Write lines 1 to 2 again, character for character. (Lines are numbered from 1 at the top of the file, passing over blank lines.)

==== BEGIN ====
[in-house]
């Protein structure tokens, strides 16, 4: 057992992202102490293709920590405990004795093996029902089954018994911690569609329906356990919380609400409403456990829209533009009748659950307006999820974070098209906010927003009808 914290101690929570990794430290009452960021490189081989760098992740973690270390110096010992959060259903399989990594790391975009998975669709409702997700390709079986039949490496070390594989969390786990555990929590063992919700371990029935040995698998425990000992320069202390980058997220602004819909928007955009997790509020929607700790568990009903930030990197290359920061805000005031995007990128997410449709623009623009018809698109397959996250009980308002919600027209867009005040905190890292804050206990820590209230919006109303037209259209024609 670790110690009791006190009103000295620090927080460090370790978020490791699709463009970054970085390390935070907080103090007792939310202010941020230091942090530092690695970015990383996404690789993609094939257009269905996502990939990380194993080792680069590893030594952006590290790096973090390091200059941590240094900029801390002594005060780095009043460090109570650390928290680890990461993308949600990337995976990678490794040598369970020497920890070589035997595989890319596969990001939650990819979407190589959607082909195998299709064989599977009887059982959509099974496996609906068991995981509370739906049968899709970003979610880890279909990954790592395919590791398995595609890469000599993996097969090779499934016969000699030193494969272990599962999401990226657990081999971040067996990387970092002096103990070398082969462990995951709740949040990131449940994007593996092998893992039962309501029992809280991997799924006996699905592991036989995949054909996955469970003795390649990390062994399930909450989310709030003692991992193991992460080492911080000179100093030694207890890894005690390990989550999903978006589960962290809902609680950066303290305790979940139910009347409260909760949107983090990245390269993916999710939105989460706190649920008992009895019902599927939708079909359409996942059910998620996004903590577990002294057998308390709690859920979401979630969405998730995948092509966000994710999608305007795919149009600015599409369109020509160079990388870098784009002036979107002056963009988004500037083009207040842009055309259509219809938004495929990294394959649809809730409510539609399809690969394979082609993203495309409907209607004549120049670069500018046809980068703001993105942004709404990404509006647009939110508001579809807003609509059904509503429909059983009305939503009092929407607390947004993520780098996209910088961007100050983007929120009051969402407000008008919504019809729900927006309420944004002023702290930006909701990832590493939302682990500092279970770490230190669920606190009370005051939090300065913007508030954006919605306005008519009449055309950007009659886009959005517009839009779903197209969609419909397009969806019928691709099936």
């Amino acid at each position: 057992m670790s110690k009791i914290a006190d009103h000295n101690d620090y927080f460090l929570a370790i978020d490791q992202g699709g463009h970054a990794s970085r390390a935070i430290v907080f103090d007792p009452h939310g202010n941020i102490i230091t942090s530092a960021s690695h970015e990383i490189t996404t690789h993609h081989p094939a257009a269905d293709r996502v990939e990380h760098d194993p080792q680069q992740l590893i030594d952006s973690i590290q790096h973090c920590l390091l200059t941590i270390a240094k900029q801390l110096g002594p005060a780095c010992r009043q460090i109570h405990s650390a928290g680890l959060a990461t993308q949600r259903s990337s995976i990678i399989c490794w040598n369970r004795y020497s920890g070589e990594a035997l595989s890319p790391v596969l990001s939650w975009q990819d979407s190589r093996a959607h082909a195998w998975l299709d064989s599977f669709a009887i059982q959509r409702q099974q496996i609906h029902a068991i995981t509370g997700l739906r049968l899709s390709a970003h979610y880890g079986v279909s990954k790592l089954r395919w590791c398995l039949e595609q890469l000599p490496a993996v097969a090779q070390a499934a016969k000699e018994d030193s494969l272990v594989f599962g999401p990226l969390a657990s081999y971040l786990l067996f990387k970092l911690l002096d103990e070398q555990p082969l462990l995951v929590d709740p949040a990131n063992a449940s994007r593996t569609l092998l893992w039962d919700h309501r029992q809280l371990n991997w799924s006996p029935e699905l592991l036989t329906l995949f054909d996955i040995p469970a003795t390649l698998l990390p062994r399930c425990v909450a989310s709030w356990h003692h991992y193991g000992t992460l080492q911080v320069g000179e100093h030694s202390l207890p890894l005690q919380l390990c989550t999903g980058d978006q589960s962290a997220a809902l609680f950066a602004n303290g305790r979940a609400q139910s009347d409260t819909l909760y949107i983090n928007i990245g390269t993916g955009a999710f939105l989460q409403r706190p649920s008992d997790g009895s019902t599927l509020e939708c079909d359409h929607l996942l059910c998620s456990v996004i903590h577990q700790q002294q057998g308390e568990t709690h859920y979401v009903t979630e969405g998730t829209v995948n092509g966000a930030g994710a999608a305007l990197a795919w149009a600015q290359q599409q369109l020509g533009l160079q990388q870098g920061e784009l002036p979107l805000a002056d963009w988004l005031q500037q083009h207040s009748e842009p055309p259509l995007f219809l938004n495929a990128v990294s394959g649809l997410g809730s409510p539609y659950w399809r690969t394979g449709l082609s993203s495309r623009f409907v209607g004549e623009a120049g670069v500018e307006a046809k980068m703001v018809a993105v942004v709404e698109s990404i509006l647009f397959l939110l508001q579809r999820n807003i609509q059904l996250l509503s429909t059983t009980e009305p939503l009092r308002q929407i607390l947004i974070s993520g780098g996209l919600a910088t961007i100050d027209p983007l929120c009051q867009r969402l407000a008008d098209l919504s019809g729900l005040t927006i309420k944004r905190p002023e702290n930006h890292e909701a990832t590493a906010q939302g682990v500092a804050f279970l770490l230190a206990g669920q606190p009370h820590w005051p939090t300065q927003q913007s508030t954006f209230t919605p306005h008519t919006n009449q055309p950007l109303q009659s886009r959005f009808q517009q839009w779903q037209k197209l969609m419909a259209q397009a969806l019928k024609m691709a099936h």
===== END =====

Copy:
[in-house]
């Protein structure tokens, strides 16, 4: 057992992202102490293709920590405990004795093996029902089954018994911690569609329906356990919380609400409403456990829209533009009748659950307006999820974070098209906010927003009808 914290101690929570990794430290009452960021490189081989760098992740973690270390110096010992959060259903399989990594790391975009998975669709409702997700390709079986039949490496070390594989969390786990555990929590063992919700371990029935040995698998425990000992320069202390980058997220602004819909928007955009997790509020929607700790568990009903930030990197290359920061805000005031995007990128997410449709623009623009018809698109397959996250009980308002919600027209867009005040905190890292804050206990820590209230919006109303037209259209024609 670790110690009791006190009103000295620090927080460090370790978020490791699709463009970054970085390390935070907080103090007792939310202010941020230091942090530092690695970015990383996404690789993609094939257009269905996502990939990380194993080792680069590893030594952006590290790096973090390091200059941590240094900029801390002594005060780095009043460090109570650390928290680890990461993308949600990337995976990678490794040598369970020497920890070589035997595989890319596969990001939650990819979407190589959607082909195998299709064989599977009887059982959509099974496996609906068991995981509370739906049968899709970003979610880890279909990954790592395919590791398995595609890469000599993996097969090779499934016969000699030193494969272990599962999401990226657990081999971040067996990387970092002096103990070398082969462990995951709740949040990131449940994007593996092998893992039962309501029992809280991997799924006996699905592991036989995949054909996955469970003795390649990390062994399930909450989310709030003692991992193991992460080492911080000179100093030694207890890894005690390990989550999903978006589960962290809902609680950066303290305790979940139910009347409260909760949107983090990245390269993916999710939105989460706190649920008992009895019902599927939708079909359409996942059910998620996004903590577990002294057998308390709690859920979401979630969405998730995948092509966000994710999608305007795919149009600015599409369109020509160079990388870098784009002036979107002056963009988004500037083009207040842009055309259509219809938004495929990294394959649809809730409510539609399809690969394979082609993203495309409907209607004549120049670069500018046809980068703001993105942004709404990404509006647009939110508001579809807003609509059904509503429909059983009305939503009092929407607390947004993520780098996209910088961007100050983007929120009051969402407000008008919504019809729900927006309420944004002023702290930006909701990832590493939302682990500092279970770490230190669920606190009370005051939090300065913007508030954006919605306005008519009449055309950007009659886009959005517009839009779903197209969609419909397009969806019928691709099936």